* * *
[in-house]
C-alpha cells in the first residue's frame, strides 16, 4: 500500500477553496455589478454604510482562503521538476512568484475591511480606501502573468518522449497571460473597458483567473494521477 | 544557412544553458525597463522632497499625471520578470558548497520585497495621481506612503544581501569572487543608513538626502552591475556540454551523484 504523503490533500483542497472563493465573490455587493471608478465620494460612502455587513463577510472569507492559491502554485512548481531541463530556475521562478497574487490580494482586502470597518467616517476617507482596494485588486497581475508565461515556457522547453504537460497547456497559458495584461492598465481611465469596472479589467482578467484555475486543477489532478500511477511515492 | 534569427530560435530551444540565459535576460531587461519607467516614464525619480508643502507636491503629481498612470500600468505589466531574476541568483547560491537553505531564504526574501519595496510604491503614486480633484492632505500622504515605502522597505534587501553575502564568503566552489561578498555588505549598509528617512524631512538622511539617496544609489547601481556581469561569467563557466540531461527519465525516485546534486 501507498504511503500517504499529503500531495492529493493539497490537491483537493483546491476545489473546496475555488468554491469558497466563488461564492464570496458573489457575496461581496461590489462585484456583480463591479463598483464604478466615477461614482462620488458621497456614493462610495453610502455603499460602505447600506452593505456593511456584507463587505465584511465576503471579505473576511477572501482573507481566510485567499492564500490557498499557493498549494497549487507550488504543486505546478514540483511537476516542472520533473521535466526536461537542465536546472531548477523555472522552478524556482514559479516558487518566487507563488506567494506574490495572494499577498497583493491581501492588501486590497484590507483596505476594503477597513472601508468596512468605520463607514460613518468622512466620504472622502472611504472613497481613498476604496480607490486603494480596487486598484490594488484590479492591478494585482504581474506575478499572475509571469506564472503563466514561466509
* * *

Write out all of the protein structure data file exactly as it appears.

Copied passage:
[in-house]
C-alpha cells in the first residue's frame, strides 16, 4: 500500500477553496455589478454604510482562503521538476512568484475591511480606501502573468518522449497571460473597458483567473494521477 | 544557412544553458525597463522632497499625471520578470558548497520585497495621481506612503544581501569572487543608513538626502552591475556540454551523484 504523503490533500483542497472563493465573490455587493471608478465620494460612502455587513463577510472569507492559491502554485512548481531541463530556475521562478497574487490580494482586502470597518467616517476617507482596494485588486497581475508565461515556457522547453504537460497547456497559458495584461492598465481611465469596472479589467482578467484555475486543477489532478500511477511515492 | 534569427530560435530551444540565459535576460531587461519607467516614464525619480508643502507636491503629481498612470500600468505589466531574476541568483547560491537553505531564504526574501519595496510604491503614486480633484492632505500622504515605502522597505534587501553575502564568503566552489561578498555588505549598509528617512524631512538622511539617496544609489547601481556581469561569467563557466540531461527519465525516485546534486 501507498504511503500517504499529503500531495492529493493539497490537491483537493483546491476545489473546496475555488468554491469558497466563488461564492464570496458573489457575496461581496461590489462585484456583480463591479463598483464604478466615477461614482462620488458621497456614493462610495453610502455603499460602505447600506452593505456593511456584507463587505465584511465576503471579505473576511477572501482573507481566510485567499492564500490557498499557493498549494497549487507550488504543486505546478514540483511537476516542472520533473521535466526536461537542465536546472531548477523555472522552478524556482514559479516558487518566487507563488506567494506574490495572494499577498497583493491581501492588501486590497484590507483596505476594503477597513472601508468596512468605520463607514460613518468622512466620504472622502472611504472613497481613498476604496480607490486603494480596487486598484490594488484590479492591478494585482504581474506575478499572475509571469506564472503563466514561466509